ISHR joins open letter to the embassies of Belgium, Canada, Denmark, Finland, France, Germany, Italy, the Netherlands, Norway, Spain, Sweden, Switzerland, the United Kingdom, and the United States of America to Egypt, and the European Union Delegation to Egypt.
The Council’s success depends on its members and their readiness to respond fully to the Council’s mandate set out in General Assembly resolution 60/251. Most importantly it requires member States to uphold the highest standards in the promotion and protection of human rights.
This year, 16 candidates – including Australia, Afghanistan, Angola, Chile, Democratic Republic of the Congo, Malaysia, Mexico, Nepal, Nigeria, Pakistan, Peru, Qatar, Senegal, Slovakia, Spain, and Ukraine – are competing for 15 seats. We welcomed the participation of 15 of these candidates in the Human Rights Council Pledging Events last month, which provided an opportunity for dialogue on candidates’ pledges regarding membership.
‘Elections to the Council are often not as competitive as we would hope. All too often – as it is the case again this year – closed slates are the norm. We welcome the competitive nature of the Asia Pacific slate and would encourage other regions to be inspired by their example’ said ISHR’s Legal Counsel Tess McEvoy.
‘We urge States to act with integrity when placing their vote during today’s election. Far too often do Council members act in a manner that is inconsistent with Council membership’, McEvoy added.
Some clear examples include:
- The arbitrary detention of Egyptian human rights defender Ibrahim Metwally preventing his engagement with the UN Working Group on Enforced and Involuntary Disappearances.
- Evidence of gross and systematic violations in Burundi, possibly amounting to crimes against humanity, together with that State’s flagrant refusal to cooperate with a Council-mandated commission.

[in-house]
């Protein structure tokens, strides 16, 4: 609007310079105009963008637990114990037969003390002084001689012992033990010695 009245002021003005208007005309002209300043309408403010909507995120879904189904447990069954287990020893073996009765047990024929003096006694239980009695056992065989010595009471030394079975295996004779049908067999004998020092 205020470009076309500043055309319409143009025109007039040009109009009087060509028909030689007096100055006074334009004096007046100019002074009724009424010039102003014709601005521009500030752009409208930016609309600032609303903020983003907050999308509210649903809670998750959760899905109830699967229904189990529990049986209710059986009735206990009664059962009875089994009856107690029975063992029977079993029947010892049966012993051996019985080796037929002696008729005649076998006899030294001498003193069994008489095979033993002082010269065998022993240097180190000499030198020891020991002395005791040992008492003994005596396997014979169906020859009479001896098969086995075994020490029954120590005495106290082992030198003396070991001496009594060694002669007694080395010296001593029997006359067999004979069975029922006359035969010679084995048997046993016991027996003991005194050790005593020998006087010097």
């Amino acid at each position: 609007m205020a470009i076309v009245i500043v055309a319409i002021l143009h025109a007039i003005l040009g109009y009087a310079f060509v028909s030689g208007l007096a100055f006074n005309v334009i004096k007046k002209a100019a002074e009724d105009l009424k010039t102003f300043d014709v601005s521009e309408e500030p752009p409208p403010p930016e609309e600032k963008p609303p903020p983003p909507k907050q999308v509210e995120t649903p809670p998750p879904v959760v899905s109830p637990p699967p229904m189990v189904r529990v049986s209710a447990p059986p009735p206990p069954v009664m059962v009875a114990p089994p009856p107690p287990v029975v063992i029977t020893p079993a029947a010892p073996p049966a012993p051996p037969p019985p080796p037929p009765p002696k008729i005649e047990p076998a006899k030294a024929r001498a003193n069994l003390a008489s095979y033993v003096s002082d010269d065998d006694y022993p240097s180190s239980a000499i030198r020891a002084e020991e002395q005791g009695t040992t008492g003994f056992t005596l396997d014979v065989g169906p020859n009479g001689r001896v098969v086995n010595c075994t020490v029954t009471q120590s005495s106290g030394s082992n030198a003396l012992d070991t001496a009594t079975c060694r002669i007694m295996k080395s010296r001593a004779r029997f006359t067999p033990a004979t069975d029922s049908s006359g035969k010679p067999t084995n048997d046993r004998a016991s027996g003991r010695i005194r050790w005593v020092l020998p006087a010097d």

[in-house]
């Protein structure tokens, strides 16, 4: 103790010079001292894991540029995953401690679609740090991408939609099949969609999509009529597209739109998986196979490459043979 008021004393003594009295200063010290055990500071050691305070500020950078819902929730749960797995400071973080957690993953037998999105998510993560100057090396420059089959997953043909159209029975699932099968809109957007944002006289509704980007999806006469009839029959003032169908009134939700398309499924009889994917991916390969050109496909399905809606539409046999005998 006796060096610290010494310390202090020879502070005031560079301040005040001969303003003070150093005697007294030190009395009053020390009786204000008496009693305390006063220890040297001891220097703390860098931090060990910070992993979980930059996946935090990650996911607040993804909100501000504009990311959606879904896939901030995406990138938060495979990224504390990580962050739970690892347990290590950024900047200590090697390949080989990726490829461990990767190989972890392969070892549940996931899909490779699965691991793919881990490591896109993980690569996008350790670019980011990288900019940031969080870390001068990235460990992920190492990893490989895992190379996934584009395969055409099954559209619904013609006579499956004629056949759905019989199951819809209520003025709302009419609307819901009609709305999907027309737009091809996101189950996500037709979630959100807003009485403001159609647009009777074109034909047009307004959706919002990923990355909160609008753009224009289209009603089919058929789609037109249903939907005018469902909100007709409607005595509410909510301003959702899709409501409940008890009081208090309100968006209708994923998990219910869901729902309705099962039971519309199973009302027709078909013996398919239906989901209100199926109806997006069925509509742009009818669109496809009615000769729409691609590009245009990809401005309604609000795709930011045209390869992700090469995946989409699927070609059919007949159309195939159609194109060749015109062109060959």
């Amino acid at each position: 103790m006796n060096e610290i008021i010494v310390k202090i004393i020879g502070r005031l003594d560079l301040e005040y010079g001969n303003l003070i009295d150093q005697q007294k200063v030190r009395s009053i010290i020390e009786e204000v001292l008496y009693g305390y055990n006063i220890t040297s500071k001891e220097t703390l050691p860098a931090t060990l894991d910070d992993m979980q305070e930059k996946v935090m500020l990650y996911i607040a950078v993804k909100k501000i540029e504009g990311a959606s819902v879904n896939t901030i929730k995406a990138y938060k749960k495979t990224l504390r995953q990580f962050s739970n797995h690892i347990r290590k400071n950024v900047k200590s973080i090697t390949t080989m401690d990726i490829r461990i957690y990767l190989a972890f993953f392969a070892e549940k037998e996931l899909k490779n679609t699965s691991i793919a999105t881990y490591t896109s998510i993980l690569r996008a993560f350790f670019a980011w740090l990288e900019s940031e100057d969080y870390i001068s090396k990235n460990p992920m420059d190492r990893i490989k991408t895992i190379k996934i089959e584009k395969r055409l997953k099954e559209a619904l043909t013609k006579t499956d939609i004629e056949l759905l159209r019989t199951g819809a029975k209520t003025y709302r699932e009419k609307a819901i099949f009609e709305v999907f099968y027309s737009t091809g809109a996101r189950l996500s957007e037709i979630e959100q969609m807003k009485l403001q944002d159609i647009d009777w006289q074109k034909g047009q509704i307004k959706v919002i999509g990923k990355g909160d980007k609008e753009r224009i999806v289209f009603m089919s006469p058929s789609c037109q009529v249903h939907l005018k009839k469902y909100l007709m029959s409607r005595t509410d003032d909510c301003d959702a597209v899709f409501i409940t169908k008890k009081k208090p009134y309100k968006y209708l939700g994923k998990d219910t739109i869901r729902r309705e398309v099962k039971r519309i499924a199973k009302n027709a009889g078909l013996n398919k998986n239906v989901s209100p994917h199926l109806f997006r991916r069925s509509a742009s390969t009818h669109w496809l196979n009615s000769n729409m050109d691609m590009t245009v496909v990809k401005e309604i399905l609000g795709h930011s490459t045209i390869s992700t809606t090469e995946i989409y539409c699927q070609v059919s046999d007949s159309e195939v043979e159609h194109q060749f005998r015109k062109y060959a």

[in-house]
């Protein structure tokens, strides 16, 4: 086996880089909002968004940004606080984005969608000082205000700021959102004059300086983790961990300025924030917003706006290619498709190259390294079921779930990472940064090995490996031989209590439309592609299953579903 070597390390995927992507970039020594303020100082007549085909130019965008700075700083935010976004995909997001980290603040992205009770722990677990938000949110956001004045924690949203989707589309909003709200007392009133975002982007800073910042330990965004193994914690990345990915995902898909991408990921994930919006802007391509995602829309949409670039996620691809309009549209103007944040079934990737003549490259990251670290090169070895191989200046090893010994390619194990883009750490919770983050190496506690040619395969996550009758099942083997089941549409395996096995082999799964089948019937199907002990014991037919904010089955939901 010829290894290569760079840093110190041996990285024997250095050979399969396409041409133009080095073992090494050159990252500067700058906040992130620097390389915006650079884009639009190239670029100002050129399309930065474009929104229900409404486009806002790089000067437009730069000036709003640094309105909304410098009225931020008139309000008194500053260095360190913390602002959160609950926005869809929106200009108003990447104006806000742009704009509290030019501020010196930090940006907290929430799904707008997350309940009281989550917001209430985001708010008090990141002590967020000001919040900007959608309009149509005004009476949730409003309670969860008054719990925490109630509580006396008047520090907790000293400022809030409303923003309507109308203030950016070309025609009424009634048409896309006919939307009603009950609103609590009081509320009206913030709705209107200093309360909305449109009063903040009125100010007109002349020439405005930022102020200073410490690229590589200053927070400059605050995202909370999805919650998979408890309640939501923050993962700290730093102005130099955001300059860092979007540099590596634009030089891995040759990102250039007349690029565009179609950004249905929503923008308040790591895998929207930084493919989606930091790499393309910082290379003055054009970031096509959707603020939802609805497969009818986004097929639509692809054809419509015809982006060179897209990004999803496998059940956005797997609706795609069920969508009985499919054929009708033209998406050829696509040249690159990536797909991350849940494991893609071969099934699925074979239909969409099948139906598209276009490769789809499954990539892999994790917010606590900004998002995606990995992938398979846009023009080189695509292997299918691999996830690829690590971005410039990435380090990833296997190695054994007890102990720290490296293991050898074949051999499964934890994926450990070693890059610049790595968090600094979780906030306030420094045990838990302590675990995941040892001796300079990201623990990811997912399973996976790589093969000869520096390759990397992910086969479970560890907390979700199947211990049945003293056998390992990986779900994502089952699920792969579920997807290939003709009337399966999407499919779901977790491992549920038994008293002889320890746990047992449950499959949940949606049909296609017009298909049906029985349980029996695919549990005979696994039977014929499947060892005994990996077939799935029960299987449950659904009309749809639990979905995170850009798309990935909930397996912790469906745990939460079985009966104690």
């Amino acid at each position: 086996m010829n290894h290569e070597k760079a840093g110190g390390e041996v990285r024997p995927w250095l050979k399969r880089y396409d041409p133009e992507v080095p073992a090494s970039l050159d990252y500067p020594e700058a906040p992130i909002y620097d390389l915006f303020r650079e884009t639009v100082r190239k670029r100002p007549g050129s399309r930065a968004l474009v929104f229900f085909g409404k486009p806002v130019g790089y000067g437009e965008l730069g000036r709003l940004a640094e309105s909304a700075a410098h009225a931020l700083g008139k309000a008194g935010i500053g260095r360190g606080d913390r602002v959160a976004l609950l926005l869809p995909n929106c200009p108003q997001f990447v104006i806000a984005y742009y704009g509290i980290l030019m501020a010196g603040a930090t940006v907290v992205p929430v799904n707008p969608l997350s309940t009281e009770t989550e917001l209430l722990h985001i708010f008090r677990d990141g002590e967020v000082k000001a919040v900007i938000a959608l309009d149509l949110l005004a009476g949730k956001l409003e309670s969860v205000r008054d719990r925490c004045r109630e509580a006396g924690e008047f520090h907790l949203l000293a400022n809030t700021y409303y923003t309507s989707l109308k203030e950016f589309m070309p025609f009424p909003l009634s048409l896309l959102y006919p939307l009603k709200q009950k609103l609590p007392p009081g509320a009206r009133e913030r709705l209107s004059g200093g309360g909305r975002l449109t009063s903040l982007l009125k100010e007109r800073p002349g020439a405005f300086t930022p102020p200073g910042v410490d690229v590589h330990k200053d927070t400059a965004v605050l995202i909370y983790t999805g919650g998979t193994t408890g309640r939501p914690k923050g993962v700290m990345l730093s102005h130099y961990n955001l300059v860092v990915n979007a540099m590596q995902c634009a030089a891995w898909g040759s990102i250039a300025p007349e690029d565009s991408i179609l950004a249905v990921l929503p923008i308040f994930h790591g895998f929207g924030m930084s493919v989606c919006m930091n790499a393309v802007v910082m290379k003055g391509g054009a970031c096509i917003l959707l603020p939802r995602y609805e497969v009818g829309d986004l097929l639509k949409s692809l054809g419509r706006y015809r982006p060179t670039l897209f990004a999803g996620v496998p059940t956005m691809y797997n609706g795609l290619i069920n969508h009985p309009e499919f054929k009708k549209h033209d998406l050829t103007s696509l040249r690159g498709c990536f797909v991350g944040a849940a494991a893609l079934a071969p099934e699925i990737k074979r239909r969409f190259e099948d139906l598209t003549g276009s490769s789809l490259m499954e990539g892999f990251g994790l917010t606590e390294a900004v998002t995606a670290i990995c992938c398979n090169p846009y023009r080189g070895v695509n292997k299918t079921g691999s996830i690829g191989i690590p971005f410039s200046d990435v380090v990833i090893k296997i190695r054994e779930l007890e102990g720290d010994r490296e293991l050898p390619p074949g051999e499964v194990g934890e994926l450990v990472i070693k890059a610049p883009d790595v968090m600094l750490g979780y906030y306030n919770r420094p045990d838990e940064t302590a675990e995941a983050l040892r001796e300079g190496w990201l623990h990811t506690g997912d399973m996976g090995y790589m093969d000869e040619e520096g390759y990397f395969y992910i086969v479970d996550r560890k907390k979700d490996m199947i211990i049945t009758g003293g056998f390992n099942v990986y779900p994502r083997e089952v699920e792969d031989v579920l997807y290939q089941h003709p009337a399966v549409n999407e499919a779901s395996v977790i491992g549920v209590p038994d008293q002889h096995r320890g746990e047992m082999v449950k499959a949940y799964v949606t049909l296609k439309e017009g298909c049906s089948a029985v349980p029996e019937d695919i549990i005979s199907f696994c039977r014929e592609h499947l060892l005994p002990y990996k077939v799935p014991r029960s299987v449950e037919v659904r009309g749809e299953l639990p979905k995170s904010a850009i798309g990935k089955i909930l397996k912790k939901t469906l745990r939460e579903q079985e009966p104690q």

If the Human Rights Council is to be the legitimate, influential body that the global human rights situation demands, States must demand adherence to international standards and legal obligations by Council members and candidates.
- Cooperate fully, substantively and in good faith with the Council and all of its mechanisms and processes;
- Ensure a safe, enabling environment for civil society and consult meaningfully with civil society on positions taken by the State in this Council;
- Desist from, prevent, investigate and remedy all acts of intimidation and reprisal; and
- Commit to and apply objective criteria – such as those elaborated in the joint statement delivered by Ireland at the Human Rights Councils 32nd session – in determining whether and how the Council should respond to a situation of concern, and take leadership and responsibility in initiating action when such criteria are not met.
We call on all UN member States to consider these factors when electing Council members at the General Assembly later today.
To assist, ISHR’s scorecards offer a quick ‘at-a-glance’ objective analysis of each candidates’ human rights record, focusing on their cooperation with the Council, their support for civil society and their engagement with UN treaty bodies, and special procedures. They also show whether the candidates have spoken out in concern about reprisals, and whether they have established a national human rights institution.
Contact: Tess McEvoy, [email protected]
Photo: Lorena Russi, lorenarussi.com
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